December 27, 2019 10:30:00 PM
Yashmin Harun’s vision to create “safe spaces” for Muslim women to take part in sport has been recognised with a British Empire Medal in the New Year Honours list.
Harun, from Redbridge in east London, set up the Muslimah Sports Association in 2014 to tackle what she saw as a gap in sports provision for women like her.
“The environment is really important,” she told the PA news agency.
“With the hall space we want to make sure there is no gallery and no access for men to come in during the time that we hire the hall, so that the caretakers and the school premises know that at that time no men are allowed to access the hall, because the ladies take off their hijabs and play.
“It’s open to all women, it’s not just for Muslim women, but we make sure that it’s a female-only environment – we hire female coaches.”
The MSA runs 18 sports classes a week, the majority in Redbridge but others in Newham and Wandsworth. Harun estimates that around 200 women attend every week across the sports, but it was not always that way.
“We used the local mosque’s sports hall but we just weren’t getting the women in – they didn’t think football was for them, they thought it was a men’s game,” she recalled.
“But once we got the qualified females that we wanted from the BAME community, and they could see that women like them were coaches, that’s when the numbers started to increase.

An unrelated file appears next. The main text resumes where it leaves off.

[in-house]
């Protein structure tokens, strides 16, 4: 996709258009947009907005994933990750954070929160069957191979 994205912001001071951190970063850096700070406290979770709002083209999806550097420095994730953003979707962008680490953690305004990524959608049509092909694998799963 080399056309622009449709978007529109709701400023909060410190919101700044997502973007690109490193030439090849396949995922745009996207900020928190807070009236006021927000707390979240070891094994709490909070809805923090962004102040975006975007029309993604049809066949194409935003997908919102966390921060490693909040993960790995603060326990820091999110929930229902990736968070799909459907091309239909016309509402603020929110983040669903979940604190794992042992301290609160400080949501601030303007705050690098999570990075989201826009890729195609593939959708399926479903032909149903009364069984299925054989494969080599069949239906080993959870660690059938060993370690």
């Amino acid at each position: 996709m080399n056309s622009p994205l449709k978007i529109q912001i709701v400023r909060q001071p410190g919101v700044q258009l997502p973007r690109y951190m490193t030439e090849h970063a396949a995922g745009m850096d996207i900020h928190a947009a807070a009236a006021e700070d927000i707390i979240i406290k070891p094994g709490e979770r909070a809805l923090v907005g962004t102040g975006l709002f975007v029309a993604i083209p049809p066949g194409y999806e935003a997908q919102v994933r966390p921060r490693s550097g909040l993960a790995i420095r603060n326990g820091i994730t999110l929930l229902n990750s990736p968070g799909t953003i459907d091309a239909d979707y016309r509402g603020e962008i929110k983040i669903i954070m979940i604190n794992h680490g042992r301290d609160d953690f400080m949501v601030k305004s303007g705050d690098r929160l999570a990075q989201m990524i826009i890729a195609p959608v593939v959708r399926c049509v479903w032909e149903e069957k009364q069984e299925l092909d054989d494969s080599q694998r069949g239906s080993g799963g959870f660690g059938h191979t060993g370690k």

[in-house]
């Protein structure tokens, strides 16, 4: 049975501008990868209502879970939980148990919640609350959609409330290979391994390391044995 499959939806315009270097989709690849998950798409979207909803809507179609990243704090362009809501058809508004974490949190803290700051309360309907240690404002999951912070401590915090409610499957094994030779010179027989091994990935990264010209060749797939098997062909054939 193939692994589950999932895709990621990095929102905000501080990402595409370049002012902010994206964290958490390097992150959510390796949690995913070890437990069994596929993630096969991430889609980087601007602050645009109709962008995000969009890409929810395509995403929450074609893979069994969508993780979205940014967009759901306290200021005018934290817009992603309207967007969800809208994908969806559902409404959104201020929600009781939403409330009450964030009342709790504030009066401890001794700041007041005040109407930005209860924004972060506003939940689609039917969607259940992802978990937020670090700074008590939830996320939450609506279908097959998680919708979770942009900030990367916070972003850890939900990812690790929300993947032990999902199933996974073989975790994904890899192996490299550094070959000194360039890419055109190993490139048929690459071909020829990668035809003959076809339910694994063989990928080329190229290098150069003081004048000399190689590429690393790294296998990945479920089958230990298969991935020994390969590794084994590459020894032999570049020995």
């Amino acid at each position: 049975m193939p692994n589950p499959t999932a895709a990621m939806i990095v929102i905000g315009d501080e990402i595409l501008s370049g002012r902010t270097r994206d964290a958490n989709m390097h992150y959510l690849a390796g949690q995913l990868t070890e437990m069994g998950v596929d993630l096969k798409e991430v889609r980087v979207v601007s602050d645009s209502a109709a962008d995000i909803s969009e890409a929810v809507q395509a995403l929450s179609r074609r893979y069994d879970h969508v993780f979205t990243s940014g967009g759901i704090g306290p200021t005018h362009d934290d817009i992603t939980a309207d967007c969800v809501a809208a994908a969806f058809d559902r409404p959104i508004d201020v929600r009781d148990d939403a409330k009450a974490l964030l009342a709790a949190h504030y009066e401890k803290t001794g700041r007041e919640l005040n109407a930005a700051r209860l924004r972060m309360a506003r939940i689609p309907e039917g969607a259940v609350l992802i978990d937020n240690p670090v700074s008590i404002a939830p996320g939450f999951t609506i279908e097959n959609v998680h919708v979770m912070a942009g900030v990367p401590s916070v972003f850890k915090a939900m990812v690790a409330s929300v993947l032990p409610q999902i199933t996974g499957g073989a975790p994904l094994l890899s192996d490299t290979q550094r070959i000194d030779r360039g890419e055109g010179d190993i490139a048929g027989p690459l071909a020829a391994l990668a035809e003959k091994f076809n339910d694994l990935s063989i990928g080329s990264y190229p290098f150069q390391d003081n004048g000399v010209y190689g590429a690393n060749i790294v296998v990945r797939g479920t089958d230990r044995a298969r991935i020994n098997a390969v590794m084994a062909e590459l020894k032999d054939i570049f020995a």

“Numbers were growing each week, from three to five to 25 to 30 each week. It was about persuading the community and getting people to take the time out, that they could have that time for themselves and not just for the family or for work.”
There has been sporting success off the back of it – with the MSA & Frenford FC team winning at the Nike Super 5s event at Stamford Bridge in May.
As well as playing sport, the charity helps BAME women to get coaching qualifications in football, tennis, badminton, netball and fencing.
Harun collaborated with Sporting Equals, London Sport and the Essex FA to successfully launch an FA Level 1 Coaching course aimed at getting more BAME women into coaching. The model is one the FA and British Fencing now intend to launch in other ethnically diverse communities across the country.
Harun, who was born in Manchester and lived in Scotland before moving to the south-east of England at the age of 15, is also a director of the London FA and sits on its inclusion advisory group committee.
She is also a non-executive director at British Fencing, in addition to working full-time for a bank, and has high hopes for the decade ahead.
“We’re very concentrated in London at the moment but the model we have can easily be picked up and grown nationwide,” she said.
“So it’s growing the resources and having the volunteers come forward and say they want to set up something similar.
“My passion is getting more BAME women, more British Asian women, in sports, to have more role models and getting them on that pathway from grassroots to elite sport.”